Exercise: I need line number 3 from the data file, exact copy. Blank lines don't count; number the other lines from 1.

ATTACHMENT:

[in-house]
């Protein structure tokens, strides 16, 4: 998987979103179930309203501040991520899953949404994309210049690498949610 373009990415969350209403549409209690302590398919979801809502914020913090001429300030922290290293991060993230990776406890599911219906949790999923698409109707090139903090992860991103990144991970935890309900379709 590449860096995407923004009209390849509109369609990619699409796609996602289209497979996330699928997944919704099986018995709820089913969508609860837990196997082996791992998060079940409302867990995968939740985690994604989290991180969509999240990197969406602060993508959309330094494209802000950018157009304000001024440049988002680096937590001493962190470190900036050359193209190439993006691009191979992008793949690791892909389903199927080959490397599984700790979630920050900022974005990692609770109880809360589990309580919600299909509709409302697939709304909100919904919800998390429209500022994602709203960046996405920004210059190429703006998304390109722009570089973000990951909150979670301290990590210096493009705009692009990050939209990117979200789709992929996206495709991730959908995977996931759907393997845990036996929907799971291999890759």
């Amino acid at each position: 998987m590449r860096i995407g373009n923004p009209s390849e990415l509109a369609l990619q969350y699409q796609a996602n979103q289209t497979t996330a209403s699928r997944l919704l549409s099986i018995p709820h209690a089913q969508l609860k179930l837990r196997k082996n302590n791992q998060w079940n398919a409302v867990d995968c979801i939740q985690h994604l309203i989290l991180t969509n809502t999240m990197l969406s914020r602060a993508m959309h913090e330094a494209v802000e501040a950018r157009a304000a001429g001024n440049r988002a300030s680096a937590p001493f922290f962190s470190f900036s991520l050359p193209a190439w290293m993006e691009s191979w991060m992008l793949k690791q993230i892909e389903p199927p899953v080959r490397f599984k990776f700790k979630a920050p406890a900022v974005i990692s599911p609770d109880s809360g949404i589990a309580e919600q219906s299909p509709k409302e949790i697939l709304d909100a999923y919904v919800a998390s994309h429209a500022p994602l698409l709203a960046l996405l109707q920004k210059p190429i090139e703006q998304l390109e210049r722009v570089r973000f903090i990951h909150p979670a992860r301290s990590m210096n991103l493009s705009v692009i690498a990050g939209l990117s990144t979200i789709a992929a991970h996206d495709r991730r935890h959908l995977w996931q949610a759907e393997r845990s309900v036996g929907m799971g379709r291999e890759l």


């Amino acid at each position: 998987m590449r860096i995407g373009n923004p009209s390849e990415l509109a369609l990619q969350y699409q796609a996602n979103q289209t497979t996330a209403s699928r997944l919704l549409s099986i018995p709820h209690a089913q969508l609860k179930l837990r196997k082996n302590n791992q998060w079940n398919a409302v867990d995968c979801i939740q985690h994604l309203i989290l991180t969509n809502t999240m990197l969406s914020r602060a993508m959309h913090e330094a494209v802000e501040a950018r157009a304000a001429g001024n440049r988002a300030s680096a937590p001493f922290f962190s470190f900036s991520l050359p193209a190439w290293m993006e691009s191979w991060m992008l793949k690791q993230i892909e389903p199927p899953v080959r490397f599984k990776f700790k979630a920050p406890a900022v974005i990692s599911p609770d109880s809360g949404i589990a309580e919600q219906s299909p509709k409302e949790i697939l709304d909100a999923y919904v919800a998390s994309h429209a500022p994602l698409l709203a960046l996405l109707q920004k210059p190429i090139e703006q998304l390109e210049r722009v570089r973000f903090i990951h909150p979670a992860r301290s990590m210096n991103l493009s705009v692009i690498a990050g939209l990117s990144t979200i789709a992929a991970h996206d495709r991730r935890h959908l995977w996931q949610a759907e393997r845990s309900v036996g929907m799971g379709r291999e890759l």